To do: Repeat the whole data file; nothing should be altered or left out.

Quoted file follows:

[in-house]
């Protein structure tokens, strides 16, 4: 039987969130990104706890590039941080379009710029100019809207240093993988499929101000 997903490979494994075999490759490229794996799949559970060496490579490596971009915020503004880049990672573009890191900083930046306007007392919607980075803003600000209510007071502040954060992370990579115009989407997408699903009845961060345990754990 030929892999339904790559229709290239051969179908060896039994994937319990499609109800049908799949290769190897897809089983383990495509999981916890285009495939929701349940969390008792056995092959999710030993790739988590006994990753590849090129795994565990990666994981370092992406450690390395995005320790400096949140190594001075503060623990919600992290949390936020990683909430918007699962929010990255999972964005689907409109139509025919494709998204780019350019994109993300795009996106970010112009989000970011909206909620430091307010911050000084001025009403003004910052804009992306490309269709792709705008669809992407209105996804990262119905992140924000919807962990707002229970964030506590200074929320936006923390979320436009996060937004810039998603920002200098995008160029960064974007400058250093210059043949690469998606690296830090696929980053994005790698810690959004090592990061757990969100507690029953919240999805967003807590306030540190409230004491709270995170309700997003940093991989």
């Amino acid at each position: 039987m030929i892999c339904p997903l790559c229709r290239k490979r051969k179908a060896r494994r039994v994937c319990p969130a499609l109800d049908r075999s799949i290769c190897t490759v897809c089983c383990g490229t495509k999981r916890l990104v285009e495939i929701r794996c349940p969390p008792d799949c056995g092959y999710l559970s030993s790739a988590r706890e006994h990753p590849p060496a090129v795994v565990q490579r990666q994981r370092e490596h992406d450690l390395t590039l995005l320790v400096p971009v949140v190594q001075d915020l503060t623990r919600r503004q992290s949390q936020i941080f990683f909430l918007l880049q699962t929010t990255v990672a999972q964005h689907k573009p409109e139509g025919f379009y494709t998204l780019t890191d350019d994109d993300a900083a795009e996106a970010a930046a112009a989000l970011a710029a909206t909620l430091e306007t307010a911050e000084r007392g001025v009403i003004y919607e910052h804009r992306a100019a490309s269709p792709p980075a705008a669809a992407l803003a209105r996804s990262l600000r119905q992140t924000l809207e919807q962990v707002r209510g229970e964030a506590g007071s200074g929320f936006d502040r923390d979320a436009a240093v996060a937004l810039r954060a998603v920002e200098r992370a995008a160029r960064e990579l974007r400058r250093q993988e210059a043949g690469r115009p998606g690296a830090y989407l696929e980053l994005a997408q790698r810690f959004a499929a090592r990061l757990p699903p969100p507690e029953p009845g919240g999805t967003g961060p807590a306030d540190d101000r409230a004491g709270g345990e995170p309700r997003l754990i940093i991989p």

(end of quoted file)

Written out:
[in-house]
């Protein structure tokens, strides 16, 4: 039987969130990104706890590039941080379009710029100019809207240093993988499929101000 997903490979494994075999490759490229794996799949559970060496490579490596971009915020503004880049990672573009890191900083930046306007007392919607980075803003600000209510007071502040954060992370990579115009989407997408699903009845961060345990754990 030929892999339904790559229709290239051969179908060896039994994937319990499609109800049908799949290769190897897809089983383990495509999981916890285009495939929701349940969390008792056995092959999710030993790739988590006994990753590849090129795994565990990666994981370092992406450690390395995005320790400096949140190594001075503060623990919600992290949390936020990683909430918007699962929010990255999972964005689907409109139509025919494709998204780019350019994109993300795009996106970010112009989000970011909206909620430091307010911050000084001025009403003004910052804009992306490309269709792709705008669809992407209105996804990262119905992140924000919807962990707002229970964030506590200074929320936006923390979320436009996060937004810039998603920002200098995008160029960064974007400058250093210059043949690469998606690296830090696929980053994005790698810690959004090592990061757990969100507690029953919240999805967003807590306030540190409230004491709270995170309700997003940093991989």
């Amino acid at each position: 039987m030929i892999c339904p997903l790559c229709r290239k490979r051969k179908a060896r494994r039994v994937c319990p969130a499609l109800d049908r075999s799949i290769c190897t490759v897809c089983c383990g490229t495509k999981r916890l990104v285009e495939i929701r794996c349940p969390p008792d799949c056995g092959y999710l559970s030993s790739a988590r706890e006994h990753p590849p060496a090129v795994v565990q490579r990666q994981r370092e490596h992406d450690l390395t590039l995005l320790v400096p971009v949140v190594q001075d915020l503060t623990r919600r503004q992290s949390q936020i941080f990683f909430l918007l880049q699962t929010t990255v990672a999972q964005h689907k573009p409109e139509g025919f379009y494709t998204l780019t890191d350019d994109d993300a900083a795009e996106a970010a930046a112009a989000l970011a710029a909206t909620l430091e306007t307010a911050e000084r007392g001025v009403i003004y919607e910052h804009r992306a100019a490309s269709p792709p980075a705008a669809a992407l803003a209105r996804s990262l600000r119905q992140t924000l809207e919807q962990v707002r209510g229970e964030a506590g007071s200074g929320f936006d502040r923390d979320a436009a240093v996060a937004l810039r954060a998603v920002e200098r992370a995008a160029r960064e990579l974007r400058r250093q993988e210059a043949g690469r115009p998606g690296a830090y989407l696929e980053l994005a997408q790698r810690f959004a499929a090592r990061l757990p699903p969100p507690e029953p009845g919240g999805t967003g961060p807590a306030d540190d101000r409230a004491g709270g345990e995170p309700r997003l754990i940093i991989p």